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Opinions expressed on this blog reflect the writer’s views and not the position of the Capgemini Group

The win-win-win of letting go of communication?

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One of the most active debates at the moment is centered around what practical steps the CIO should take to provide the business with the essential access to the world of mass-communication which surrounds it today, while assuring cost, security and compliance of the company’s information systems. And all in the context of the downturn where budgets are being slashed. It turns out that there is a possible real ‘win-win-win’, which my colleague, John Schlesinger, describes quite unambiguously. Sometimes the best solution is the most straightforward. I hope you find this interesting… The win-win-win of letting go of communication? – guest post by John Schlesinger While embracing the Enabling Layer will prove one attractive direction for many CIOs in the downturn, I think something perhaps more fundamental may well happen. To set this up, let’s consider why IBM in the 1970s was one of the world’s largest restaurant chains. In my 16 years at IBM I ate in company canteens all over the world. The Rome lab restaurant beat the Milan one into a cocked hat. Of course, IBM worked out that running over several hundred restaurants wasn’t its best way to return value to shareholders and it gave up. It didn’t outsource the job, it simply stopped doing it. It ‘externalized’ the whole job. A little later, IBM in the UK worked out that it was running the country’s largest car fleet (yes, bigger than Hertz). And when it did it stopped doing that too. More recently BP decided that providing a network for all its employees wasn’t the best use of its money. Nor did it provide any better security, in fact it made security worse. And I think it is the rise of IT commoditization allied with the downturn which will lead to a wholesale externalization of communication IT. For historical reasons, companies provide two kinds of IT: IT that keeps records for the business; and IT that helps employees communicate. I think we will see these two part company (and in my opinion, at long last). Businesses may soon start to realize that they can realistically externalize communication technology. Another way of saying this is that the CIO, when asked to save money, may turn off the company’s own mail servers and use commoditised IT communication. This could be a real way to cut cost, improve service, and solve the storage issue. I met with the SQL Server team at Redmond in 1999 and they told me that Microsoft kept track of how much data was owned by each of the servers they sold. SQL Server was a rounding error compared to Exchange. Interestingly, if you look at the data in Exchange, the bulk of it is duplicated attachments. If companies provide their employees with access to an externalized unstructured storage capability (‘content management in the cloud’) such as that offered by Google docs then email will contain URLs rather than documents and storage becomes much more efficient. With communication IT externalized the CIO can concentrate more fully on some really important business challenges – like great record keeping. This boils down to two things: events; and content. This is more subtle than might appear at first glance. For instance, every time a document is stored in the company content manager (e.g. in the cloud) then an event could be generated (containing the URL and, at least, Dublin Core metadata. This allows the record keeping to keep track of important documents (such as contracts). Any email that an employee considers relevant to the business is copied to the business (cc:capgemini@capgemini.com) and is stored in the document repository and an event goes into the record keeping. The model for record keeping is REA which is how the accounting profession extended book keeping to the enterprise using Resources, Events and Agents (events are crucial). This automates the record keeping of the value chain. With that under control, the CIO can attack content, that is, first class management information generated from the record keeping, what Rayport and Sviokla call the ‘virtual value chain’. This is the best description of data warehousing in business terms I know. So, one effect of the downturn could be that it will force a radical departure, and CIO's might let go of human to human communication, and concentrate on enterprise record keeping and content generation. Increased access to communication, better security and compliance of corporate records and content, and lower IT cost. A win-win-win?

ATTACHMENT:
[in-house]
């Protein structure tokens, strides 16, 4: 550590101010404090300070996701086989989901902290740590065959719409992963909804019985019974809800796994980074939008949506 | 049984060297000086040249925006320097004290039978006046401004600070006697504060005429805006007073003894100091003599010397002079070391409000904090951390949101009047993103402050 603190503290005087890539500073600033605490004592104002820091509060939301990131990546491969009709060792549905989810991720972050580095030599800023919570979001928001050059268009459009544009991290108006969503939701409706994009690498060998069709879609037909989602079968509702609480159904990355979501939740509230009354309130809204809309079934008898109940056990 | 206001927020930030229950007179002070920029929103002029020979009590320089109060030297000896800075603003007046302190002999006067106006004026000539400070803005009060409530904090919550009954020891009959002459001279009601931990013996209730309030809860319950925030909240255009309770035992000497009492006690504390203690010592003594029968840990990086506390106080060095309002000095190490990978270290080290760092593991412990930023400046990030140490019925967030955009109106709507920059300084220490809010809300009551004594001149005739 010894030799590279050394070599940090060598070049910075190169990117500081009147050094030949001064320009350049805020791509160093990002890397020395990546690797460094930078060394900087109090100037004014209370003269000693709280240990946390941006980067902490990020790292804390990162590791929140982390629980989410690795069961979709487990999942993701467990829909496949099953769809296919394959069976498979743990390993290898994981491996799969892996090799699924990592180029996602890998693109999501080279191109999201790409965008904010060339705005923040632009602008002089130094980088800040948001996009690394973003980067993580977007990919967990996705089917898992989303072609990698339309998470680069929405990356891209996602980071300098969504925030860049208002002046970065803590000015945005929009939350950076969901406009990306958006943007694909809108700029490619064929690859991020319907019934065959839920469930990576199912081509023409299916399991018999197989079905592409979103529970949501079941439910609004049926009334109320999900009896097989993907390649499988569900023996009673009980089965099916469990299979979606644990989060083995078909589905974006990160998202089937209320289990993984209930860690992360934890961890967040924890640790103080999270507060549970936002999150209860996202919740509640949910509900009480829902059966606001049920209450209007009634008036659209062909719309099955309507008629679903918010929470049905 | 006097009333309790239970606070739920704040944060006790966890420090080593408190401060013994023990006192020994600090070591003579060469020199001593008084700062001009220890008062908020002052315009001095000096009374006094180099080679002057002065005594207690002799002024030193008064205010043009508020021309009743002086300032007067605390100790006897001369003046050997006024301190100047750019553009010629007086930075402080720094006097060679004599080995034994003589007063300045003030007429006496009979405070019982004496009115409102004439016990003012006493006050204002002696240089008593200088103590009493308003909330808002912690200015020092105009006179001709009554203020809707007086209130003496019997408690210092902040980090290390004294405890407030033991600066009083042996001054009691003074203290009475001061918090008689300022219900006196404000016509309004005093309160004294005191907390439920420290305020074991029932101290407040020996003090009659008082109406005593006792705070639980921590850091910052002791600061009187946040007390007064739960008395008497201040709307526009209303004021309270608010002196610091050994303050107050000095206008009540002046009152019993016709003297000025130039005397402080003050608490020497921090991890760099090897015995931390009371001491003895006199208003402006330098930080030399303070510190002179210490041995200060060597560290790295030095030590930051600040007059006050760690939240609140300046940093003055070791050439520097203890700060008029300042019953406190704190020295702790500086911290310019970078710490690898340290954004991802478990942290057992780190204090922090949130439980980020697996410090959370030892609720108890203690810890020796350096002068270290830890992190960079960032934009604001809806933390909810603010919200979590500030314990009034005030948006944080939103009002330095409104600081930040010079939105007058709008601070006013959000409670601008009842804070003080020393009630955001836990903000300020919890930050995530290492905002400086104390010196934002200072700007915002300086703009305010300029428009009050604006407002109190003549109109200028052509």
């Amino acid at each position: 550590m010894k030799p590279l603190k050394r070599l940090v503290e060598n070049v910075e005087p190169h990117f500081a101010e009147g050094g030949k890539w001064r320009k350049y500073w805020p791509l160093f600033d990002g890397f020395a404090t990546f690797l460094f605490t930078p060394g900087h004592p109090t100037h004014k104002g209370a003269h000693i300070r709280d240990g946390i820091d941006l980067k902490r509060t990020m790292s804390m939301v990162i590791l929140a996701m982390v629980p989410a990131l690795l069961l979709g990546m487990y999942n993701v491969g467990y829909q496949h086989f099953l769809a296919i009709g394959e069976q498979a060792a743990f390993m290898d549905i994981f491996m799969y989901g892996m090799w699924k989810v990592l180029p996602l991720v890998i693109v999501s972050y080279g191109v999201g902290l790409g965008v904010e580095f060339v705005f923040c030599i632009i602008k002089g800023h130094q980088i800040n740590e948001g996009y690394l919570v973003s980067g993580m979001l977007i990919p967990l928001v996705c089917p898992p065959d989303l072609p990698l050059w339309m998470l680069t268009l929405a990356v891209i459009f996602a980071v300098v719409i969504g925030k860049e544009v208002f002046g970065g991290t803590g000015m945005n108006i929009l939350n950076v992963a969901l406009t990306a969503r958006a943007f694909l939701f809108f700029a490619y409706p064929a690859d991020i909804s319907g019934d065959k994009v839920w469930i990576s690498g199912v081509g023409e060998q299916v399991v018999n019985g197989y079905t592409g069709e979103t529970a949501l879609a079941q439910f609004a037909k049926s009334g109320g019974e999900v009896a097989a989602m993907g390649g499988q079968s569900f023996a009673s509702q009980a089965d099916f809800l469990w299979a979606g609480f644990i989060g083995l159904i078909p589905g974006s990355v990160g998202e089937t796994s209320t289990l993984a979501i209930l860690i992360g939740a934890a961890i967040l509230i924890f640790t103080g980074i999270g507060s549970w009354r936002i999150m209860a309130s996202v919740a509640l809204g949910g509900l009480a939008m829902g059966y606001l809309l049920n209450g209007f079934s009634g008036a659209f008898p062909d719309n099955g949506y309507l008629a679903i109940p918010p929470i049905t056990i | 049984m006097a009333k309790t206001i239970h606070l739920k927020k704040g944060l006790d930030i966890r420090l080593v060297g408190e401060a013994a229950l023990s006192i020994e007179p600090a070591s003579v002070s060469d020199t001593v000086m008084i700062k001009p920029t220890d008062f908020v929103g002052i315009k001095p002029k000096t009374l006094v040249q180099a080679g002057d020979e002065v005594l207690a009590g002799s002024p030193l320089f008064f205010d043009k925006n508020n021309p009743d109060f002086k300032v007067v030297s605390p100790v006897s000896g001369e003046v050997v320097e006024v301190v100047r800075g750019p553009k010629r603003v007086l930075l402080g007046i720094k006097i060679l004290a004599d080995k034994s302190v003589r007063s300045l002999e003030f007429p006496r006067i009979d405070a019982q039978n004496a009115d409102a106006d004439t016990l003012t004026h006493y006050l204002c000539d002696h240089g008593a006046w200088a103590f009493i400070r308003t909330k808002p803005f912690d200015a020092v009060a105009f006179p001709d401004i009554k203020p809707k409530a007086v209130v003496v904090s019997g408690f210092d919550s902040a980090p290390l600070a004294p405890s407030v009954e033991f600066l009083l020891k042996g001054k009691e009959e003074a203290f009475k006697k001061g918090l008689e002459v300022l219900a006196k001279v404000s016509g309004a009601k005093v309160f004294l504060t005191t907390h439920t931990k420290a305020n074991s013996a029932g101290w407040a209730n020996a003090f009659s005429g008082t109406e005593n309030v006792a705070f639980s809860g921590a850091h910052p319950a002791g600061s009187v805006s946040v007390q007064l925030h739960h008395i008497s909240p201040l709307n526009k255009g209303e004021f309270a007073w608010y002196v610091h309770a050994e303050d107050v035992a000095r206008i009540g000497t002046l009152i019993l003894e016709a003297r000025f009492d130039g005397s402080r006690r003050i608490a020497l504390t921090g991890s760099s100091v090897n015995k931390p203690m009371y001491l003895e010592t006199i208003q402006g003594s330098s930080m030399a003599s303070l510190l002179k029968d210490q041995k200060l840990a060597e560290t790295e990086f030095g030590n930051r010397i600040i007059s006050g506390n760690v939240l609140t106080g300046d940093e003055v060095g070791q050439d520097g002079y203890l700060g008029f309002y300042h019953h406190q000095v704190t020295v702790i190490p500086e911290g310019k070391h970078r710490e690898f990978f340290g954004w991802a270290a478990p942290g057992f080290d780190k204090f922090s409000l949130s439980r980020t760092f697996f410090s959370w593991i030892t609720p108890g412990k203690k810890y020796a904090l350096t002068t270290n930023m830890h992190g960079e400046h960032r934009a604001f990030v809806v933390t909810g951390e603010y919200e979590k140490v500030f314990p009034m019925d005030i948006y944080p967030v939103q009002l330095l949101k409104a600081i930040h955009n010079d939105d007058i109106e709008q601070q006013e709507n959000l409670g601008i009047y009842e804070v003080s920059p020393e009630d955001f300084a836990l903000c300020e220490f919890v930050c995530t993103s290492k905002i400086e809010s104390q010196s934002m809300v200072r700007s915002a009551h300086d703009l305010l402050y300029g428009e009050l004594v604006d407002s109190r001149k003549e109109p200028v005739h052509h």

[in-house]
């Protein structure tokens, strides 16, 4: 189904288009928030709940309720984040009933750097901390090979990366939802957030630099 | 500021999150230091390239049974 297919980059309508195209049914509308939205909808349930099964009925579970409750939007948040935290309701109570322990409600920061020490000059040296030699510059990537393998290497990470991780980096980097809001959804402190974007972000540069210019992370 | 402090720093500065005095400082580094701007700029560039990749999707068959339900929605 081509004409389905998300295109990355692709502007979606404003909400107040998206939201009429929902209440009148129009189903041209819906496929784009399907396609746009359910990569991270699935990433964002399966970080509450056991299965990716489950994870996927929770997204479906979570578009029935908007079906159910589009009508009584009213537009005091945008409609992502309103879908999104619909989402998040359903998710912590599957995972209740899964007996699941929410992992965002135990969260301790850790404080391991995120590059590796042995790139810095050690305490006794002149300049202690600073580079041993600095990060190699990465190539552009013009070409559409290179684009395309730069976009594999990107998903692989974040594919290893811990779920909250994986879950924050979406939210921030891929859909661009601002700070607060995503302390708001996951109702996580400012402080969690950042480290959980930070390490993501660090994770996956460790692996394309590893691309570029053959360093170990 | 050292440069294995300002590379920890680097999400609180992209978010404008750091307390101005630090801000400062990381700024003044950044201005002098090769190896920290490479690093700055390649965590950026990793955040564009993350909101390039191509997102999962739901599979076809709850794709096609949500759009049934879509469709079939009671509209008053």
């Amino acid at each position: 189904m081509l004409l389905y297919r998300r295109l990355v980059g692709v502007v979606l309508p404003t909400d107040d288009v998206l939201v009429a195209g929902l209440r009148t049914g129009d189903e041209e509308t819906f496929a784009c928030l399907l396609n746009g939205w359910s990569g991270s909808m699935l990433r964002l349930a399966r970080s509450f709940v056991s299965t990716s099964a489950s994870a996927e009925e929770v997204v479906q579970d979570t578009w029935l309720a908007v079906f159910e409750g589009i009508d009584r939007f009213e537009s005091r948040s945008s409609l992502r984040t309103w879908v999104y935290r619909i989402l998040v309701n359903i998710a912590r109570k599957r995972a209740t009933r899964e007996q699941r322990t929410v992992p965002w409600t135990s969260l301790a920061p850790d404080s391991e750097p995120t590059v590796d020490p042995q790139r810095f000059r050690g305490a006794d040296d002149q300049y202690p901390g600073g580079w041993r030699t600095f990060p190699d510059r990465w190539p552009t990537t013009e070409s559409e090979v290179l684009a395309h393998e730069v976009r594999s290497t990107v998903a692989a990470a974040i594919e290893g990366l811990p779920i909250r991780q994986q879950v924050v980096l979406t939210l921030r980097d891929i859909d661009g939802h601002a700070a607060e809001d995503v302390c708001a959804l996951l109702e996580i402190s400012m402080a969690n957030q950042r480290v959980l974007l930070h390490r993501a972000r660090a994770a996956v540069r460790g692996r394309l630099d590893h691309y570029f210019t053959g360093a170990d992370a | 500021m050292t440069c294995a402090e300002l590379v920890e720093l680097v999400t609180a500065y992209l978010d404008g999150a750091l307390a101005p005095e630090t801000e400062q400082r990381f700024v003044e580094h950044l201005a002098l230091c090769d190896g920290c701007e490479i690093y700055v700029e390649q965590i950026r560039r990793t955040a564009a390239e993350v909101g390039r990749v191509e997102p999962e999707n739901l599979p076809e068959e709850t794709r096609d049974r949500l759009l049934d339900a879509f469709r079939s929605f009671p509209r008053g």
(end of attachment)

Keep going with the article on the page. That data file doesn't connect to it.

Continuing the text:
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C. Bate

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